Another female RCMP officer has come forward with allegations of harassment by her male colleagues and inaction by her superiors after she went to them with complaints.

Const. Karen Katz, who took medical leave in February 2009 due to post-traumatic stress disorder she says was caused by her oppressive work experience, filed a lawsuit at the B.C. Supreme Court this week.

Katz is suing fellow officer Baldev Singh Bamra, the federal attorney general, the federal minister of public safety and the B.C. solicitor general.

She claims Bamra harassed and sexually humiliated her on the job.

Katz said the harassment started when Bamra launched what she describes as a "campaign of …complaining" about her.

She describes in court documents a number of alleged incidents in which "Bamra embarked on a pattern of erratic physical conduct," toward her, "which escalated in nature."

She said Bamra slammed his chest into hers while they were wearing bulletproof vests in 2006.

Then in 2007, Bamra rubbed his crotch against her knee, Katz says in her statement of claim.

Complaints ignored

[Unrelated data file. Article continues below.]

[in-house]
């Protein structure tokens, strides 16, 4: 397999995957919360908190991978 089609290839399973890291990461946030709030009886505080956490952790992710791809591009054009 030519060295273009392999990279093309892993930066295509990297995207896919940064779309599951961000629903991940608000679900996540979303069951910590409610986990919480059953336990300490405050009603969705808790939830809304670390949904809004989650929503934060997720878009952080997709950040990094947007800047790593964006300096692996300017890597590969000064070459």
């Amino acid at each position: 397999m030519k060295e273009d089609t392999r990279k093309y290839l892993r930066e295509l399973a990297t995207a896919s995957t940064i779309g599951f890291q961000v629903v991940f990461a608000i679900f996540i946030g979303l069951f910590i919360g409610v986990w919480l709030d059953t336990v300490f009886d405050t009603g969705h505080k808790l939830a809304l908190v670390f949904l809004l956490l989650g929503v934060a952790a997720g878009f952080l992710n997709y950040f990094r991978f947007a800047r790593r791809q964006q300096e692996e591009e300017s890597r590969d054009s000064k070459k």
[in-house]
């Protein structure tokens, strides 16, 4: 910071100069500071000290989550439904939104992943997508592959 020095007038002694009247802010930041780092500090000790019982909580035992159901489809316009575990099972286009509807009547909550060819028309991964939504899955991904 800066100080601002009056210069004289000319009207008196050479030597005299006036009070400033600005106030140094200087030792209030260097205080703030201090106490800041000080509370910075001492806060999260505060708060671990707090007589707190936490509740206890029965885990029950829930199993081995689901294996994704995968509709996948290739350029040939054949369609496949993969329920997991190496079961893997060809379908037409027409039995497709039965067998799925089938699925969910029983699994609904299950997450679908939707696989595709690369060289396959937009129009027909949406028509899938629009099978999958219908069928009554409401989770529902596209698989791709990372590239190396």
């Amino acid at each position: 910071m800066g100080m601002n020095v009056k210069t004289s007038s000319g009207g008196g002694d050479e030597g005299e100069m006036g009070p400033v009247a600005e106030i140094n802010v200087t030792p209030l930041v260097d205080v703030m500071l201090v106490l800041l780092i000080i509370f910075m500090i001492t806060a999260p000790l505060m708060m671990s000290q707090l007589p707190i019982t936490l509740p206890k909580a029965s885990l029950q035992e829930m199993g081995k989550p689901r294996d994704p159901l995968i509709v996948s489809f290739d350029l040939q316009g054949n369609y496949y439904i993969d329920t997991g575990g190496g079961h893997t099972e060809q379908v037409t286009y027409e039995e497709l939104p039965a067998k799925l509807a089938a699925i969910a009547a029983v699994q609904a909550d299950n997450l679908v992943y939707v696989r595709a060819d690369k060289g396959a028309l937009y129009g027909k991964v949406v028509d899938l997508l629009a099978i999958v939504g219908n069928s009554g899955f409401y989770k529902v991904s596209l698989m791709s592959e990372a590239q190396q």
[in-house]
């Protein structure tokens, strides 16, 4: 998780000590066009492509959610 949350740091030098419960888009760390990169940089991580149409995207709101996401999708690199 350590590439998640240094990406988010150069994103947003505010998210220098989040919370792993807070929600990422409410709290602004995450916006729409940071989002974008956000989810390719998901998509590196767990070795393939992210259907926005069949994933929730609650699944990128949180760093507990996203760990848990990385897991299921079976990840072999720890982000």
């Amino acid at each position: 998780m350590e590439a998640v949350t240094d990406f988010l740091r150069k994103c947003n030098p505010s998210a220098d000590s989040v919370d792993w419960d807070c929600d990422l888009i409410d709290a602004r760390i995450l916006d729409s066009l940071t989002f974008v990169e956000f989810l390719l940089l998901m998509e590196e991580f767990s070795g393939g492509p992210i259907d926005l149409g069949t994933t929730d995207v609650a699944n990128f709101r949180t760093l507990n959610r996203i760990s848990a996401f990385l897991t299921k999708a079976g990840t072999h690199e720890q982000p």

Katz claims she reported the incidents to her supervisors, but they were never investigated.

She says in the lawsuit that the federal and provincial governments have an obligation to provide a work environment free from harassment and sexual assault, and that Bamra's behaviour caused or contributed to her illness.

The allegations have not been proved in court and the RCMP has yet to file a statement of defence.

Katz’s lawsuit follows a litany of similar allegations and lawsuits filed by other female Mounties and former officers initiated by an exclusive CBC News story about Cpl. Catherine Galliford. 

A male officer also said he was harassed because he didn't share the attitudes of the "old boys' network."

A group of Vancouver and Ontario lawyers said they will apply to the court for certification as a class action lawsuit sometime this month.

Newly appointed RCMP Commissioner Bob Paulson has vowed to deal with the harassment allegations and to set about changing the behaviour of officers.

With files from the CBC's Ben Hadaway